While the economic contribution of MDWs is apparent, the report found that many are financially excluded. Only 51% of MDWs working in Singapore have a bank account due to barriers to the account opening process. For example, MDWs require employment documents, employers’ presence, and minimum accounts to open a bank account. This results in MDWs keeping their salaries in cash or some of them entrust their employers to safekeep salaries. However, this is changing as the Singapore’s Ministry of Manpower has recently prohibited employers from safekeeping their MDWs’ money starting from 1 January 2019, and offering free bank accounts with no minimum from mid-2018 onwards.
At the same time, according to the report, one-third of Singapore (34%) MDWs are in debt. The high level of debt is mainly attributed to existing loans taken when dealing with emergencies. These loans are provided to MDWs by their families, friends or employers, instead of relying on formal financial services.
Experian’s collaboration with Aidha, a women’s charity organisation in Singapore, since 2016 helps migrant domestic workers achieve economic independence through financial education. Together, Aidha and Experian, want to address the financial difficulties MDWs face and help them resolve their challenges. To date, Experian’s support has assisted Aidha to provide training to over 2,000 students since 2016 with impact data showing significant increases in savings, asset ownership and business ownership. In 2019, Experian will work with Aidha to enhance the digital and online aspects of the financial literacy programme, with the aim of enabling 1,000 more women outside of Singapore, including their alumni who have returned home.
“We welcome this new research highlighting the significant economic contribution of migrant domestic workers to Singapore’s economy. The report also highlights how financial inclusion remains a challenge, underlining the importance of efforts by Experian, Aidha and others to help migrant domestic workers and their families also gain lasting benefit from their labour and sacrifice,” said Jacqueline Loh, Chief Executive Officer, Aidha.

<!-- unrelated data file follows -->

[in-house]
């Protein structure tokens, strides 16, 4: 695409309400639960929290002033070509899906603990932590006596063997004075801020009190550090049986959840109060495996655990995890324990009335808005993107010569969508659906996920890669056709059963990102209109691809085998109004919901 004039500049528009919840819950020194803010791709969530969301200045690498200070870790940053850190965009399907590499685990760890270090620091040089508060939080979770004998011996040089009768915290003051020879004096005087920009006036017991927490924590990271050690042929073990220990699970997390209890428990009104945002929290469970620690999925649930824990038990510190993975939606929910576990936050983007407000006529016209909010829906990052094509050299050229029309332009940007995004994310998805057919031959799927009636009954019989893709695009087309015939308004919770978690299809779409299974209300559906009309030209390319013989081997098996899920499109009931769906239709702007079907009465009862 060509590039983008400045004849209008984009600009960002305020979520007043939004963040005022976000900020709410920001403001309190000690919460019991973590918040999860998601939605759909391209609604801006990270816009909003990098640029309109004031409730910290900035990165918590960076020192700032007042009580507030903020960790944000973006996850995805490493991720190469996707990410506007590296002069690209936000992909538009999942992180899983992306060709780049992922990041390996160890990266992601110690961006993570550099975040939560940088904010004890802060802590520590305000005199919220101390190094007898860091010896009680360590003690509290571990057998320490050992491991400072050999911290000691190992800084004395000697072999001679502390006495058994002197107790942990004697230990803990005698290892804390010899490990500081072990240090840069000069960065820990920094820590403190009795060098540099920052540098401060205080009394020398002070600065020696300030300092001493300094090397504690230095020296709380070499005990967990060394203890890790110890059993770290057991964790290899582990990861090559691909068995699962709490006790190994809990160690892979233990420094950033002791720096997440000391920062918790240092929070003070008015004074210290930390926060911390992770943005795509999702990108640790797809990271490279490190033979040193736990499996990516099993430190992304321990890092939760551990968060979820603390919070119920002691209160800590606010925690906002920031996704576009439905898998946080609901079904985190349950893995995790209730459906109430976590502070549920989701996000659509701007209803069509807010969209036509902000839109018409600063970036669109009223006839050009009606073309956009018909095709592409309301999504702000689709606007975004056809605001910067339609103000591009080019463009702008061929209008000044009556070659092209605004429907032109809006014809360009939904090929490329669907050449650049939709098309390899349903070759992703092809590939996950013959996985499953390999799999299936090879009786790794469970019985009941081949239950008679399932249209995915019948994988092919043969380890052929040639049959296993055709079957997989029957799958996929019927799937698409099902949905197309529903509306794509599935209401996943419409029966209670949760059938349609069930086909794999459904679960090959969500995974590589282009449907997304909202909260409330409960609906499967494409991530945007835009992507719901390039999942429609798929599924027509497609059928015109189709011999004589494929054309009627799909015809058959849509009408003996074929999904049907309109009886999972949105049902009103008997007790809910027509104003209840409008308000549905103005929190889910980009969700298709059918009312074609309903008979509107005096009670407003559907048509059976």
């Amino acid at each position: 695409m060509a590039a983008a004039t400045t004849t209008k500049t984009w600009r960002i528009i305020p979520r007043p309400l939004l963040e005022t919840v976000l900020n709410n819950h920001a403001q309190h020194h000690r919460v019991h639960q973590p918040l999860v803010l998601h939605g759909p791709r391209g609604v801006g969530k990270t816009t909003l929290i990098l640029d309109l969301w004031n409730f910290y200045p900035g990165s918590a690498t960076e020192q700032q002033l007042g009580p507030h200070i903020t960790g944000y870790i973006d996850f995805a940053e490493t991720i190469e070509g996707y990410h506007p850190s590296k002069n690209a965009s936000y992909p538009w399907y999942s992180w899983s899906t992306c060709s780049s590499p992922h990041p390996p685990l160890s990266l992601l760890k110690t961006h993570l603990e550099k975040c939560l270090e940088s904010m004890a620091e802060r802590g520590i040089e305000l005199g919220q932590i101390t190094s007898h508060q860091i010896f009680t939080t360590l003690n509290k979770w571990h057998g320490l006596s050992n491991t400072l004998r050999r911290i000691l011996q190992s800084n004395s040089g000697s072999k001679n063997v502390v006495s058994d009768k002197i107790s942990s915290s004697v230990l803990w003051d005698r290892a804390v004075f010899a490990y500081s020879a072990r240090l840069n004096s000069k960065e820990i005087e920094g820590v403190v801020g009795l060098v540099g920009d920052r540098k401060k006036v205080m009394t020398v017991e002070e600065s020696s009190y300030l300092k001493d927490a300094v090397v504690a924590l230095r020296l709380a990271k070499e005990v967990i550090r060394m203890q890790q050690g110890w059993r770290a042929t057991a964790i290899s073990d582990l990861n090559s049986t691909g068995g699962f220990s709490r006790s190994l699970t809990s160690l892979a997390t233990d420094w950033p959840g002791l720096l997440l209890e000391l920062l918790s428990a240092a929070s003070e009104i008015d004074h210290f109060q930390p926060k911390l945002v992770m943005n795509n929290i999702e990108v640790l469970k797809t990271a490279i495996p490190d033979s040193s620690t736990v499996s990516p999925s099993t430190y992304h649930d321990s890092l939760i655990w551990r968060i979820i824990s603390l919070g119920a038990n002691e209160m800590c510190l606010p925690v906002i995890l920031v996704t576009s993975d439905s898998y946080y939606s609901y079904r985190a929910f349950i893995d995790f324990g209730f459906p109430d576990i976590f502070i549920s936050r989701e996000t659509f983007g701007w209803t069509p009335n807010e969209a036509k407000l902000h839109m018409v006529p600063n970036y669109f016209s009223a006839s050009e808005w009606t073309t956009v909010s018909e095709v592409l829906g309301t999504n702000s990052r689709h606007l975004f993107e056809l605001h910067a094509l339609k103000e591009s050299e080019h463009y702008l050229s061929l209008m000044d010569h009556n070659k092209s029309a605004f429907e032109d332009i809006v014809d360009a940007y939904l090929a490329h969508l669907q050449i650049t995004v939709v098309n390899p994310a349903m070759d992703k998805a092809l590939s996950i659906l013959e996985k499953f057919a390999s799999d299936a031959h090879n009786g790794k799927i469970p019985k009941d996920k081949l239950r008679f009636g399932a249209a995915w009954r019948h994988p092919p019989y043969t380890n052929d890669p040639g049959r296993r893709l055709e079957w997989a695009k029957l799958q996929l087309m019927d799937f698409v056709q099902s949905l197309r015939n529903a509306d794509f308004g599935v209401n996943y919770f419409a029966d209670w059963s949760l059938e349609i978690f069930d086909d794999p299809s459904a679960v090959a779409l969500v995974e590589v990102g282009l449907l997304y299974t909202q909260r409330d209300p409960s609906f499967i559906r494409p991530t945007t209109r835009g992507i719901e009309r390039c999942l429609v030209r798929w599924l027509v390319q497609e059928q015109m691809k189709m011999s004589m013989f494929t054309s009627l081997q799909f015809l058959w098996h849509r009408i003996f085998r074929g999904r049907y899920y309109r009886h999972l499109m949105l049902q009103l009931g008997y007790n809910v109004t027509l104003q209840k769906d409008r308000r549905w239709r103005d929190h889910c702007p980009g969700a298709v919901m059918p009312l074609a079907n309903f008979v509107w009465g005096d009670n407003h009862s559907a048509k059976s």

Facilitating equal opportunities for financial inclusion across genders and socio-economic groups is key to developing thriving economies and communities in Asia Pacific (APAC). Experian is driving various social innovation programmes to empower the region’s unbanked, underbanked and those who lack financial literacy through greater access to financial education and services that better meet their needs. To date, the company has supported over 2,000 female foreign domestic workers on money management, computer literacy, leadership and entrepreneurship in Singapore, educated 30,000 low income individuals in India, especially women, on digital financial services; and worked with 2,000 women in Vietnam to improve financial education levels and daily earnings.
 Note: USD$1 = SGD$1.35 as of 27 February 2019 (Source: www.oanda.com)
 Other MDWs interviewed came from Thailand, Sri Lanka, Vietnam, Bangladesh, India, Laos, Myanmar and Cambodia
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By Experian 06/13/2019